This episode works on so many levels. First, the title is an anagram for finale and a reference to the song “El Paso,” which mirrors the events of the third act. Like the subject of “El Paso,” Walt dies in the arms of his beloved: Meth. Second, it mirrors the pilot, both beginning and ending with sirens headed for Walt. In the pilot, Walt declines to shoot himself, but here, he dies by a shot from his own gun. Walt even dies in the same outfit he wore in the pilot. Third, it provides a satisfying conclusion to a series that was constantly escalating tension by doing exactly the opposite, being a quiet denouement for Walt after one last blaze of glory. The show was always building towards his death, and Cranston’s final moments on-screen send the character off in exactly the right way.
1) The Last Newhart (Newhart)
The Show: Dick Loudon (Bob Newhart) is a writer who moves to Vermont to run an inn with his wife Joanna (Mary Frann). While Dick is a relatively normal and sane person, the town is populated by eccentric people whose inability to operate within the bounds of reality constantly drives Dick crazy.
The Finale: After years of putting up with the locals, the entire town is purchased by a Japanese tycoon who wants to turn it into a golf resort. While Dick and Joanna make a show of wanting to keep the town the same and refuse to leave, literally everyone else takes a huge payout and vacates. Years later, Dick and Joanna now run their inn in the middle of a golf course. All of their former neighbors pay them a surprise visit, but quickly drive Dick crazy until he gets hit in the head with a golf ball. He then wakes up in bed… as Dr. Bob Hartley, the main character of The Bob Newhart Show, next to his wife Emily (Suzanne Pleshette). He reveals that the entire series of Newhart was just a dream he had, something that annoys his wife when he reveals that he was married to a beautiful blond.
This finale should be terrible, because the idea that the whole series was a dream would normally be stupid or seem like a cop-out. However, The Bob Newhart Show was a series about Bob Hartley questioning his own reality and Newhart was a series where everyone somehow played by rules that defied any established rules of logic, except for Bob Newhart’s character. It not only made sense that Newhart was a dream of someone who constantly questioned reality, it made MORE sense than any other explanation. Bob Hartley always defined himself as the “only sane man” in his life, so he still does that in his dreams. Bob Newhart essentially spent 20 years setting up this punchline across two different series and it served as a perfect finale for both of them. I think it’s telling that after Breaking Bad ended, Bryan Cranston did a “fake ending” where he wakes up as Hal on Malcolm in the Middle that was inspired by this. When the second best ending has to pay tribute to something, you know that thing has to be the best.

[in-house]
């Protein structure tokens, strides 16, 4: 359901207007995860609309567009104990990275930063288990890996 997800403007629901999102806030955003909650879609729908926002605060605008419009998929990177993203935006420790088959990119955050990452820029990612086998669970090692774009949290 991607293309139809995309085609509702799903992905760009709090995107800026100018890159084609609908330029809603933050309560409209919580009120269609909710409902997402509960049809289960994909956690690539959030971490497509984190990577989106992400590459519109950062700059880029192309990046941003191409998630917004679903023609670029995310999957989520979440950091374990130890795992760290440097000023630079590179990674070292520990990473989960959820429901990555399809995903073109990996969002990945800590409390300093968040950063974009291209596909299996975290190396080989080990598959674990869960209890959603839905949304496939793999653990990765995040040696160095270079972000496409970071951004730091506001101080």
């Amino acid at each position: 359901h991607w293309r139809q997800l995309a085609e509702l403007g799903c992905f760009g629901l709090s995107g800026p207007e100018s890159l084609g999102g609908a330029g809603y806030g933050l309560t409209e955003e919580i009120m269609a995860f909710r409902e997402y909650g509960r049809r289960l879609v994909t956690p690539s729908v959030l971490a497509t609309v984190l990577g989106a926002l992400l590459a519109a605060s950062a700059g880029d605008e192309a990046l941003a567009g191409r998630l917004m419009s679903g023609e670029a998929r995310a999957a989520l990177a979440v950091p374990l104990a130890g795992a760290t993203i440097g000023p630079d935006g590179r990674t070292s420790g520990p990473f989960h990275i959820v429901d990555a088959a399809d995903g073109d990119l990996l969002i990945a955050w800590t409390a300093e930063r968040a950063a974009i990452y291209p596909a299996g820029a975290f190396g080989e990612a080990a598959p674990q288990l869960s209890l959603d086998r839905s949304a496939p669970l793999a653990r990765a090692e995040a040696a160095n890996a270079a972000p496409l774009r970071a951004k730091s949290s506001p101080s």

Let me know if there are any others that you think I should have added by posting in the comments or on my Facebook or Twitter.
Two brothers go on a journey to find a magic stone that will allow them to see their dead father for one day.
Once Upon A Time, there was magic in the world. Unfortunately, magic is really hard to use, so the world ended up picking science for all of their daily needs. Over time, magic pretty much faded from the world, even though it’s still populated by elves, pixies, centaurs, and manticores. In the “present,” Ian Lightfoot (Tom Holland) is a timid high-school elf who is regularly embarrassed by his hardcore role-player brother Barley (Chris Pratt). The pair lost their father (Kyle Bornheimer) to illness before Ian was born and are raised by their mother Laurel (Julia Louis-Dreyfus) and her centaur boyfriend Colt (Mel Rodriguez). On Ian’s 16th birthday, he and Barley are given a gift left by their father, revealed to be a magical staff which contains a magical resurrection spell, allowing him to see the kids for 24 hours. Unfortunately, Barley can’t get the spell to work. Ian later tries, and succeeds, but Barley interrupts him halfway through and breaks the crystal which powers the spell, resulting in only their father’s legs being brought back. The two go on a quest to find another phoenix crystal in order to see their dad again, encountering pixie bikers (Grey Griffin), a manticore (Octavia Spencer), and a host of other fantasy characters.
So, from the trailer, I thought this would be a crappy story set in an interesting world. The images of Chris Pratt summoning his brother for a quest seemed kind of generic, but the idea of a fantasy world which has survived into the modern age might have been fun. It turns out that I was completely wrong. The world that this movie is set in wasn’t that interesting, even though a literal suburban fantasy should be inherently fun. Unlike Zootopia, we don’t really get any feelings that this world has particularly adapted to the different species or cultures, or how those different groups interact. The closest we get is seeing how a team of pixies work together to operate a motorcycle and doors, but since nothing about the world is actually adapted to work with them, it diminishes the worldbuilding. Even the puns in the movie aren’t particularly clever or interesting. It was genuinely disappointing that the world wasn’t particularly good.